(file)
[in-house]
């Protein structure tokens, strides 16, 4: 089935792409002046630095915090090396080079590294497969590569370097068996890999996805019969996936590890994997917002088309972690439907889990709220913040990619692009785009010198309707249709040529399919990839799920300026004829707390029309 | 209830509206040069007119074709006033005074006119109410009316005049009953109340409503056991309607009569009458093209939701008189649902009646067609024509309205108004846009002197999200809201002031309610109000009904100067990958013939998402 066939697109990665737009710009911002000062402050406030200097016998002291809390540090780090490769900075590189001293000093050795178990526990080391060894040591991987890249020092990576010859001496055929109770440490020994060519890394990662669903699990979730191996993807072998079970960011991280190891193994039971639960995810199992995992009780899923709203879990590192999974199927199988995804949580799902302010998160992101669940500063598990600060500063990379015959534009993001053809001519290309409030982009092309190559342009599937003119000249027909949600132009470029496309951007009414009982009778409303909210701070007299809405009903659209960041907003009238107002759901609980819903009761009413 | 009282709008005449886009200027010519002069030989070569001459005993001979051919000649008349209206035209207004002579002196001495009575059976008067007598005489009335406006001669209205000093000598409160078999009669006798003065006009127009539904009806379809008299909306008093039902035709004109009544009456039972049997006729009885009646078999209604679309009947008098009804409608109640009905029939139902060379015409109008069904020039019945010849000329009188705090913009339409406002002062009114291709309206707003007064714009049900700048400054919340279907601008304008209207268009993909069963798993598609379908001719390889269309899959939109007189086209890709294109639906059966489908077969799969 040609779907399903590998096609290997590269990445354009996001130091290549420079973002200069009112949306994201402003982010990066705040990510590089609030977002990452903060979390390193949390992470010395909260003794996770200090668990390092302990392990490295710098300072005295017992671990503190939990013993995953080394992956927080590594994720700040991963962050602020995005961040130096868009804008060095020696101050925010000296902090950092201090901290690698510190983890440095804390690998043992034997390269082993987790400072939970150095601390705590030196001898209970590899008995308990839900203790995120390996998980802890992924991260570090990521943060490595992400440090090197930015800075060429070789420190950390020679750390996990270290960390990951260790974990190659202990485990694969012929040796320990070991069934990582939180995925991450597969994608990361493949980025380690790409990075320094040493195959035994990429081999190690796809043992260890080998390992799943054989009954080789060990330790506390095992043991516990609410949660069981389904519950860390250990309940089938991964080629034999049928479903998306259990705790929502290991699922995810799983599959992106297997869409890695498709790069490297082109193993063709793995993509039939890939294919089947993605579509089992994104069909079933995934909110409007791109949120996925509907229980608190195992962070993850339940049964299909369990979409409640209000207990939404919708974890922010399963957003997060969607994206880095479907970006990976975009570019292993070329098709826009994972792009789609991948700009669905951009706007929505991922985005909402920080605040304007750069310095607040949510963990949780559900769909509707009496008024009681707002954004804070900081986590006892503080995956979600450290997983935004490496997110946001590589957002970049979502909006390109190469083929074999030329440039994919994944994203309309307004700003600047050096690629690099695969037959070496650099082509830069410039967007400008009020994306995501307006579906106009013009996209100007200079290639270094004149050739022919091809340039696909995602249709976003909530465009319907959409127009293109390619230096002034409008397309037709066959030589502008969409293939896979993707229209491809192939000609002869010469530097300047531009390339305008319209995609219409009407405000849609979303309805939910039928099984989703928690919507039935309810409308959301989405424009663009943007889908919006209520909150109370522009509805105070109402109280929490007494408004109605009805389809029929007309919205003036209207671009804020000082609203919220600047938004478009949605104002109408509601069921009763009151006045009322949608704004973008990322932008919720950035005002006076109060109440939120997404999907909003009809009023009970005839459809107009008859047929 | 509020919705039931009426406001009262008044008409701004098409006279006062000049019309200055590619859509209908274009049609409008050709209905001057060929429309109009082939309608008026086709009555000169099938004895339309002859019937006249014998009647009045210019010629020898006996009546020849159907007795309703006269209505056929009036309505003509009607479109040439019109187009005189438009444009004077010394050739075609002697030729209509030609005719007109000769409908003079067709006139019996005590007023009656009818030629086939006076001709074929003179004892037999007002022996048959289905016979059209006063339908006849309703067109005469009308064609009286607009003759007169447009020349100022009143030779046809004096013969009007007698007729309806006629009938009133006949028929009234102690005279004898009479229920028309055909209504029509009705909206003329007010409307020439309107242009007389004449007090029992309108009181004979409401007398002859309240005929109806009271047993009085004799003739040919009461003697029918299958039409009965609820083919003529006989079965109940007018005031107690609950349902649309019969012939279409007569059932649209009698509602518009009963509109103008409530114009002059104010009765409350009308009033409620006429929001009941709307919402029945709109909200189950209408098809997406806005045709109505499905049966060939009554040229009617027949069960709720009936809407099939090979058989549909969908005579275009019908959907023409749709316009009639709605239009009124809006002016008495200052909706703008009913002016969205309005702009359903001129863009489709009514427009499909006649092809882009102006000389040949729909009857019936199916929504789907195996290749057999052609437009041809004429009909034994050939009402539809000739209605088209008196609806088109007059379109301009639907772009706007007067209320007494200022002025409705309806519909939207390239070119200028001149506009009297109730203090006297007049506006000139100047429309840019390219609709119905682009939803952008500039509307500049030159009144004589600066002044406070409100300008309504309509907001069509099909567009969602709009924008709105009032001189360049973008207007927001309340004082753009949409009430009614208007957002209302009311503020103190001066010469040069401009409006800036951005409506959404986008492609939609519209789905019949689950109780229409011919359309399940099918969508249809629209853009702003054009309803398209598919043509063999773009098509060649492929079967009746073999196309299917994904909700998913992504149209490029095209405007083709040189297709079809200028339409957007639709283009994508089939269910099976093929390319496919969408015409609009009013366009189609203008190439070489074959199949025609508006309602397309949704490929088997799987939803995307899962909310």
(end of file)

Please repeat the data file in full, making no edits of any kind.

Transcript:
[in-house]
């Protein structure tokens, strides 16, 4: 089935792409002046630095915090090396080079590294497969590569370097068996890999996805019969996936590890994997917002088309972690439907889990709220913040990619692009785009010198309707249709040529399919990839799920300026004829707390029309 | 209830509206040069007119074709006033005074006119109410009316005049009953109340409503056991309607009569009458093209939701008189649902009646067609024509309205108004846009002197999200809201002031309610109000009904100067990958013939998402 066939697109990665737009710009911002000062402050406030200097016998002291809390540090780090490769900075590189001293000093050795178990526990080391060894040591991987890249020092990576010859001496055929109770440490020994060519890394990662669903699990979730191996993807072998079970960011991280190891193994039971639960995810199992995992009780899923709203879990590192999974199927199988995804949580799902302010998160992101669940500063598990600060500063990379015959534009993001053809001519290309409030982009092309190559342009599937003119000249027909949600132009470029496309951007009414009982009778409303909210701070007299809405009903659209960041907003009238107002759901609980819903009761009413 | 009282709008005449886009200027010519002069030989070569001459005993001979051919000649008349209206035209207004002579002196001495009575059976008067007598005489009335406006001669209205000093000598409160078999009669006798003065006009127009539904009806379809008299909306008093039902035709004109009544009456039972049997006729009885009646078999209604679309009947008098009804409608109640009905029939139902060379015409109008069904020039019945010849000329009188705090913009339409406002002062009114291709309206707003007064714009049900700048400054919340279907601008304008209207268009993909069963798993598609379908001719390889269309899959939109007189086209890709294109639906059966489908077969799969 040609779907399903590998096609290997590269990445354009996001130091290549420079973002200069009112949306994201402003982010990066705040990510590089609030977002990452903060979390390193949390992470010395909260003794996770200090668990390092302990392990490295710098300072005295017992671990503190939990013993995953080394992956927080590594994720700040991963962050602020995005961040130096868009804008060095020696101050925010000296902090950092201090901290690698510190983890440095804390690998043992034997390269082993987790400072939970150095601390705590030196001898209970590899008995308990839900203790995120390996998980802890992924991260570090990521943060490595992400440090090197930015800075060429070789420190950390020679750390996990270290960390990951260790974990190659202990485990694969012929040796320990070991069934990582939180995925991450597969994608990361493949980025380690790409990075320094040493195959035994990429081999190690796809043992260890080998390992799943054989009954080789060990330790506390095992043991516990609410949660069981389904519950860390250990309940089938991964080629034999049928479903998306259990705790929502290991699922995810799983599959992106297997869409890695498709790069490297082109193993063709793995993509039939890939294919089947993605579509089992994104069909079933995934909110409007791109949120996925509907229980608190195992962070993850339940049964299909369990979409409640209000207990939404919708974890922010399963957003997060969607994206880095479907970006990976975009570019292993070329098709826009994972792009789609991948700009669905951009706007929505991922985005909402920080605040304007750069310095607040949510963990949780559900769909509707009496008024009681707002954004804070900081986590006892503080995956979600450290997983935004490496997110946001590589957002970049979502909006390109190469083929074999030329440039994919994944994203309309307004700003600047050096690629690099695969037959070496650099082509830069410039967007400008009020994306995501307006579906106009013009996209100007200079290639270094004149050739022919091809340039696909995602249709976003909530465009319907959409127009293109390619230096002034409008397309037709066959030589502008969409293939896979993707229209491809192939000609002869010469530097300047531009390339305008319209995609219409009407405000849609979303309805939910039928099984989703928690919507039935309810409308959301989405424009663009943007889908919006209520909150109370522009509805105070109402109280929490007494408004109605009805389809029929007309919205003036209207671009804020000082609203919220600047938004478009949605104002109408509601069921009763009151006045009322949608704004973008990322932008919720950035005002006076109060109440939120997404999907909003009809009023009970005839459809107009008859047929 | 509020919705039931009426406001009262008044008409701004098409006279006062000049019309200055590619859509209908274009049609409008050709209905001057060929429309109009082939309608008026086709009555000169099938004895339309002859019937006249014998009647009045210019010629020898006996009546020849159907007795309703006269209505056929009036309505003509009607479109040439019109187009005189438009444009004077010394050739075609002697030729209509030609005719007109000769409908003079067709006139019996005590007023009656009818030629086939006076001709074929003179004892037999007002022996048959289905016979059209006063339908006849309703067109005469009308064609009286607009003759007169447009020349100022009143030779046809004096013969009007007698007729309806006629009938009133006949028929009234102690005279004898009479229920028309055909209504029509009705909206003329007010409307020439309107242009007389004449007090029992309108009181004979409401007398002859309240005929109806009271047993009085004799003739040919009461003697029918299958039409009965609820083919003529006989079965109940007018005031107690609950349902649309019969012939279409007569059932649209009698509602518009009963509109103008409530114009002059104010009765409350009308009033409620006429929001009941709307919402029945709109909200189950209408098809997406806005045709109505499905049966060939009554040229009617027949069960709720009936809407099939090979058989549909969908005579275009019908959907023409749709316009009639709605239009009124809006002016008495200052909706703008009913002016969205309005702009359903001129863009489709009514427009499909006649092809882009102006000389040949729909009857019936199916929504789907195996290749057999052609437009041809004429009909034994050939009402539809000739209605088209008196609806088109007059379109301009639907772009706007007067209320007494200022002025409705309806519909939207390239070119200028001149506009009297109730203090006297007049506006000139100047429309840019390219609709119905682009939803952008500039509307500049030159009144004589600066002044406070409100300008309504309509907001069509099909567009969602709009924008709105009032001189360049973008207007927001309340004082753009949409009430009614208007957002209302009311503020103190001066010469040069401009409006800036951005409506959404986008492609939609519209789905019949689950109780229409011919359309399940099918969508249809629209853009702003054009309803398209598919043509063999773009098509060649492929079967009746073999196309299917994904909700998913992504149209490029095209405007083709040189297709079809200028339409957007639709283009994508089939269910099976093929390319496919969408015409609009009013366009189609203008190439070489074959199949025609508006309602397309949704490929088997799987939803995307899962909310």